UK budget responses

Bond Dickinson

Commenting on the tax reductions for the oil and gas sector announce by the Chancellor in the UK Budget, Uisdean Vass, Partner at law firm Bond Dickinson said:

“The reduction of the supplementary tax rate at 20% and the investment allowance changes will give greater security to the 380 000 jobs in the sector as well as helping arrest the decline in investment that we have seen over the past few years. The UK oil and gas industry has been hit hard in recent months by record high investment costs combined with a slump in global oil prices. The Chancellor’s statement today will have given the sector much needed hope for the future.”

EEF

Terry Scuoler, Chief Executive of EEF, the manufacturers’ organisation said, “the Chancellor gets three cheers from manufacturers for the measures he’s included to boost exporters. His decision to bring forward compensation for industries facing vast and uncompetitive energy costs, such as steel makers, is a huge vote of confidence for them and for manufacturing more widely. In addition he has committed to a stable and competitive tax regime, which we wholeheartedly support.”

Commenting on measures to help the oil and gas sector, Paul Raynes, Director of Policy at EEF said, “it is clear that the fall in oil prices has been a mixed blessing for manufacturers with firms exposed or delayed or cancelled investments in oil and gas exploration quickly feeling the effects through lost orders. Today’s announcement provides a solid signal from the Chancellor that government stands behind greater levels of activity in this important sector.”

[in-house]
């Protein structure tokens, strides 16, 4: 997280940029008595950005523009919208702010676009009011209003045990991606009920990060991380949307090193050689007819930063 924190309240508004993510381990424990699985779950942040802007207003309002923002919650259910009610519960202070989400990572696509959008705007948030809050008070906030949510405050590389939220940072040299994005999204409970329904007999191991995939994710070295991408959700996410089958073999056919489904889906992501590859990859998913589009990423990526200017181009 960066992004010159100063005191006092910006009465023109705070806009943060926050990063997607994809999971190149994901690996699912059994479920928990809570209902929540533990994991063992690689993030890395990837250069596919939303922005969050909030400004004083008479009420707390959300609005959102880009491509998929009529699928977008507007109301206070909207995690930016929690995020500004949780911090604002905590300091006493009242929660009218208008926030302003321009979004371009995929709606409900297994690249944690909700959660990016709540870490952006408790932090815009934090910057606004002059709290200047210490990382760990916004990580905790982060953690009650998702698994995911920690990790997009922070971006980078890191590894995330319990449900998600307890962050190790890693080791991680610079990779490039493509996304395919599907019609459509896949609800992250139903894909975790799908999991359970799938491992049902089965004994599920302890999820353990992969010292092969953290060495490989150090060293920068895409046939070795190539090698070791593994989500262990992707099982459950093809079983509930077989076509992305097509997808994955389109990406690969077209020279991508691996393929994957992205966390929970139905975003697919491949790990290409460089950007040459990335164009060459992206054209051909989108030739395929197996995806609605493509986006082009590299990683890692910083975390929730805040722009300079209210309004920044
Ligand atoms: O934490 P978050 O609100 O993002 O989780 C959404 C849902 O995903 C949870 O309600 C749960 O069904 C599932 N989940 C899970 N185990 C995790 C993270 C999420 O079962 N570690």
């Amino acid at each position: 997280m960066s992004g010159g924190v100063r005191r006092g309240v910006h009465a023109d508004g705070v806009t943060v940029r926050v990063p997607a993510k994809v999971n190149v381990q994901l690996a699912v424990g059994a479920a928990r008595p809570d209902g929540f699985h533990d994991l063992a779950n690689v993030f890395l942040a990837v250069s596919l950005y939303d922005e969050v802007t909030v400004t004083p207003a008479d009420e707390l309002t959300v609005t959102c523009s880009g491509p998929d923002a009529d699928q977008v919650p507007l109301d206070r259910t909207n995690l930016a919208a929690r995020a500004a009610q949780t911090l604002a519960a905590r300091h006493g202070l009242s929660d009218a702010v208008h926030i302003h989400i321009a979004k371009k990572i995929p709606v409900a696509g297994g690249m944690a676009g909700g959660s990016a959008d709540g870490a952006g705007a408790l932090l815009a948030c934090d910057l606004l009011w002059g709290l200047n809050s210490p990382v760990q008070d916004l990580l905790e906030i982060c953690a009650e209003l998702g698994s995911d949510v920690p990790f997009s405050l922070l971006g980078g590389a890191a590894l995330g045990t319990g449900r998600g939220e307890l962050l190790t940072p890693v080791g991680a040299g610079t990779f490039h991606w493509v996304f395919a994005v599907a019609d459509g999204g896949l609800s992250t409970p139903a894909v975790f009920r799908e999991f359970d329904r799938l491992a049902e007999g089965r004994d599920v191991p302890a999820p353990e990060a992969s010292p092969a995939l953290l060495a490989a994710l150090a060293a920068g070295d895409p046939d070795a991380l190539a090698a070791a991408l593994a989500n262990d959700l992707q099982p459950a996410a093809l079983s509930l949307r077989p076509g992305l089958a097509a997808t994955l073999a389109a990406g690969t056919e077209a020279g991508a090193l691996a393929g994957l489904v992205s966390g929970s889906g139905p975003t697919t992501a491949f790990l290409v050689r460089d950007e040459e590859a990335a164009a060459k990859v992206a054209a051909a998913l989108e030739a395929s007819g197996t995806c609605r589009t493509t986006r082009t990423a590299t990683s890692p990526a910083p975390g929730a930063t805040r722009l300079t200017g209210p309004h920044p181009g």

Macquaire Capital

Jon Fitzpatrick, Senior MD and Heat of Oil and Gas EMEA at Macquarie Capital and President of the Scottish Oil Club commented on the introduction of tax subsidies announced in the UK budget:

“George Osborne and the Treasury’s decision to introduce tax subsidies to the North Sea oil producers will be very welcome by the industry. However, in reality, these concessions will likely only benefit the handful of tax paying North Sea producers and will not address the much larger, structural issues facing the North Sea oil and gas industry.

“The sharp and aggressive fall in the oil price was unexpected and while we anticipate the price rising in the long term, it is impossible to predict when that may be. Incumbent management teams need to address many issues in the shorter term, cutting costs on existing producing assets and securing ongoing funding for North Sea development projects. There are a vast number of projects that are unfunded and unsustainable at current oil prices and many companies may not stay in the basin or business long enough to see the dawn of the oil price rising again. While in the interim, some critical North Sea infrastructure will likely be decommissioned leaving existing discovered resources at risk of never being developed.

“To address the underlying issues and attract substantive third party investment, the industry and UK government need to work more closely to encourage a more aggressive drilling and production programme and protect employment and economic opportunities over the longer term. The Treasury only need look across the continental shelf border for one such idea: rebates on exploration drilling.”

OPITO

John McDonald, MD of OPITO said, “we welcome the measures set out by Chancellor George Osborne in today’s budget. The North Sea oil and gas industry has provided employment for hundreds of thousands of people and has raised the profile of UK skills and expertise around the world. It was critical that action taken to encourage investment, which will contribute to the detainment of skills held within the industry’s workforce. This will ensure the industry continues to be a positive contributor and source of employment in the years ahead. We are pleased the UK government has listened to the industry’s concerns. We look forward to working with government, employers and other partners to maximise the impact of these measures in the months ahead.”


Edited from press releases by Claira Lloyd

Published on 19/03/2015


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